RONALD REAGAN'S press relations have been among the best that we can remember of any president. This was not a foregone conclusion, and it surely has not been because his idealogy was secretly shared by the Washington media or because the media had some special affinity with him over the years.And it also has not been because of all that "management" and "manipulation" the people in our business always fear and often countenance. Rather, it has been owing in large part to Mr. Reagan's own easy affability as a campaigner and as a president and also, in large part, to that affability as it has been reflected in James S. Brady's personality and enterprise.

Mr. Brady had held, in many ways, the most visible (and thankless) job in Washington. The man better known as Jim, and even better known yet by the nickname he really loves -- "the Bear" -- came equipped with all the qualifications to do this impossible job: humor patience, wit, loyalty to the president and, fully consistent with that, an inclination as well as a capacity to get information to his restless, boisterous and not always very polite media charges. This, as precedent has shown, is not a job for the uptight or the grudge-holder or the secretive or the unforgiving; and Jim Brady had been the opposite of all these things.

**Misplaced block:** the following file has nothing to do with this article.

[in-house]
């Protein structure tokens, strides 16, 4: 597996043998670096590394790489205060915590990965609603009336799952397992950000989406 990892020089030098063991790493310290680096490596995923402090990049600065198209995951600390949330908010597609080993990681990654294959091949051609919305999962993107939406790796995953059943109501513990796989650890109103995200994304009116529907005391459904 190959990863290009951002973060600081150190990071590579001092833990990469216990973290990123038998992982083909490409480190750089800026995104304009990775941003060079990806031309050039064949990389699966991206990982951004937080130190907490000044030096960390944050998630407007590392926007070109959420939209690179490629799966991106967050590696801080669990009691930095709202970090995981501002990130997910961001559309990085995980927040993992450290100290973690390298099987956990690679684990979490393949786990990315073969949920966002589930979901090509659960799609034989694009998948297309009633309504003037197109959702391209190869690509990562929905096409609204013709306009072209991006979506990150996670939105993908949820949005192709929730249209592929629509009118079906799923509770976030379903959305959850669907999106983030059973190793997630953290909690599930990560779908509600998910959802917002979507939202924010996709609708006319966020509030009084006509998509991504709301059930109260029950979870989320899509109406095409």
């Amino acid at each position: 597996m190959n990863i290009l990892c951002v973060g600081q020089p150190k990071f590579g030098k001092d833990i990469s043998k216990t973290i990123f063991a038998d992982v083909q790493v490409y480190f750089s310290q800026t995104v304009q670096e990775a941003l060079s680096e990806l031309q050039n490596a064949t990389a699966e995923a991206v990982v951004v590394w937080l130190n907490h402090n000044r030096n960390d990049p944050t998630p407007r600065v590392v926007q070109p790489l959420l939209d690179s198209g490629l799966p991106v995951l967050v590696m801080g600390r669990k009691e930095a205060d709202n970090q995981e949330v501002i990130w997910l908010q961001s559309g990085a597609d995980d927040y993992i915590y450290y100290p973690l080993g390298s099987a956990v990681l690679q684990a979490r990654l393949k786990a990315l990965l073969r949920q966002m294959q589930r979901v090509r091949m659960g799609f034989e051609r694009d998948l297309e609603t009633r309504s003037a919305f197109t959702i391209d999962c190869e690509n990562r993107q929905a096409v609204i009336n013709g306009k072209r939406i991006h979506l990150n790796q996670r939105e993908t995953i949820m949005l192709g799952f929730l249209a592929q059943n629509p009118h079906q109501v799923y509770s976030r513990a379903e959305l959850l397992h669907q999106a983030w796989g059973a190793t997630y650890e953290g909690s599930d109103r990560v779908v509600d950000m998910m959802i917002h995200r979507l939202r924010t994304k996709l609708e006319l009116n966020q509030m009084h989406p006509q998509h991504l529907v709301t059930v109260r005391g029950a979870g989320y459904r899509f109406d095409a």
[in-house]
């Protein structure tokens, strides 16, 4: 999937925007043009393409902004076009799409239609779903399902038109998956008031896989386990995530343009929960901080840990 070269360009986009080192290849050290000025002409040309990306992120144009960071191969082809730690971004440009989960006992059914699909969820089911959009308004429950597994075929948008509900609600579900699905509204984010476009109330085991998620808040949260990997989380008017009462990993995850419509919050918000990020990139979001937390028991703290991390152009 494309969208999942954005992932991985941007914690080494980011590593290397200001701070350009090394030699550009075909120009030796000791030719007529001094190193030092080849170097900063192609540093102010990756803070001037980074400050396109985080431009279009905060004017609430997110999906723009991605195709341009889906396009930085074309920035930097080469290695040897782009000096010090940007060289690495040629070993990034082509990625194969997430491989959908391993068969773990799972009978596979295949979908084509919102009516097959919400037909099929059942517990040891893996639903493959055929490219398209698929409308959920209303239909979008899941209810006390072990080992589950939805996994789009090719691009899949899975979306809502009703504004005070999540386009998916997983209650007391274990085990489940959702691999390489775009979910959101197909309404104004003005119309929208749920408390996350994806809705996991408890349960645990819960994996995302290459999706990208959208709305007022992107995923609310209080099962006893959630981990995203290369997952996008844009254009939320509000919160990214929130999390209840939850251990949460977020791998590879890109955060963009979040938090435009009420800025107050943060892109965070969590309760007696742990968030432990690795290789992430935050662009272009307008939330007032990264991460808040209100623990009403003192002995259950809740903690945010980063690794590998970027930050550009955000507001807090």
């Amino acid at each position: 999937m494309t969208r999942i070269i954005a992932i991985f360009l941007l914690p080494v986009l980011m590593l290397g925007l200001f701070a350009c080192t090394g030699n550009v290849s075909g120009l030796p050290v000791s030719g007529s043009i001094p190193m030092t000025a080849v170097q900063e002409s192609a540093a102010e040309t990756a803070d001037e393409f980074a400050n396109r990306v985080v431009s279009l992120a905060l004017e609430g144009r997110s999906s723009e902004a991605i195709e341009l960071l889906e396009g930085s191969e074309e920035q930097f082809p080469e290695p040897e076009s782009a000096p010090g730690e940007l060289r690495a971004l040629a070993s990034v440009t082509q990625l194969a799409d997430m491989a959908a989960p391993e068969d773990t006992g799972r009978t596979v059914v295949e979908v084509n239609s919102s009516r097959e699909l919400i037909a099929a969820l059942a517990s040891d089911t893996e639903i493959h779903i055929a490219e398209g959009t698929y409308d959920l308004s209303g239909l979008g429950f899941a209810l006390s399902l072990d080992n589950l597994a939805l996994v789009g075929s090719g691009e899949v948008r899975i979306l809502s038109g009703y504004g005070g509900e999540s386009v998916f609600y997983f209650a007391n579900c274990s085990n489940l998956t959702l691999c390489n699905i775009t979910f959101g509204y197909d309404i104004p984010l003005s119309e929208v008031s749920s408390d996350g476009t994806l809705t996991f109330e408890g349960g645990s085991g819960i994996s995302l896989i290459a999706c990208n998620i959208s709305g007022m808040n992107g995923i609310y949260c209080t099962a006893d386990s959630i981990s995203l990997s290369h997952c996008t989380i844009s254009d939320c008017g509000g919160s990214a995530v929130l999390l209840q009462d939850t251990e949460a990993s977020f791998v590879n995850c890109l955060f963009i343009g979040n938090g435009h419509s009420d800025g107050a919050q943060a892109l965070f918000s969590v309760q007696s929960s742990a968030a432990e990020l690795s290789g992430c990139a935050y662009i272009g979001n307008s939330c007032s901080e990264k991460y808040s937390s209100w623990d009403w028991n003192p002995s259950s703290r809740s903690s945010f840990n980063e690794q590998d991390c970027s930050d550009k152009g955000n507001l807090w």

As Mr. Brady lies wounded in George Washington Hospital, our gratification at his progress only partially mitigates our rage at the cruelty of his fate. A great man with a joke, a reader of serious (non-Washington) books and the inventor of a drink called "Captain Bear's Nightie Night" and of a corrosive meal known as "Goat Gap Texas Chili," Mr. Brady is clearly a fellow who has learned to enjoy a life apart from the grim, driven ways of high politics in this city. That, paradoxically, can mean the difference between someone who is good at one of these high-powered White House jobs and someone who is not. Mr. Brady has values and interests and joys outside and independent of the mad, workaday duties of serving as a president's press secretary. His capacity to convey these, and to reach back to them under pressure clearly have lent him a special credibility in his job. The president's press aide is a real man, a whole man and a fine man. What has happened to him is an unspeakable outrage.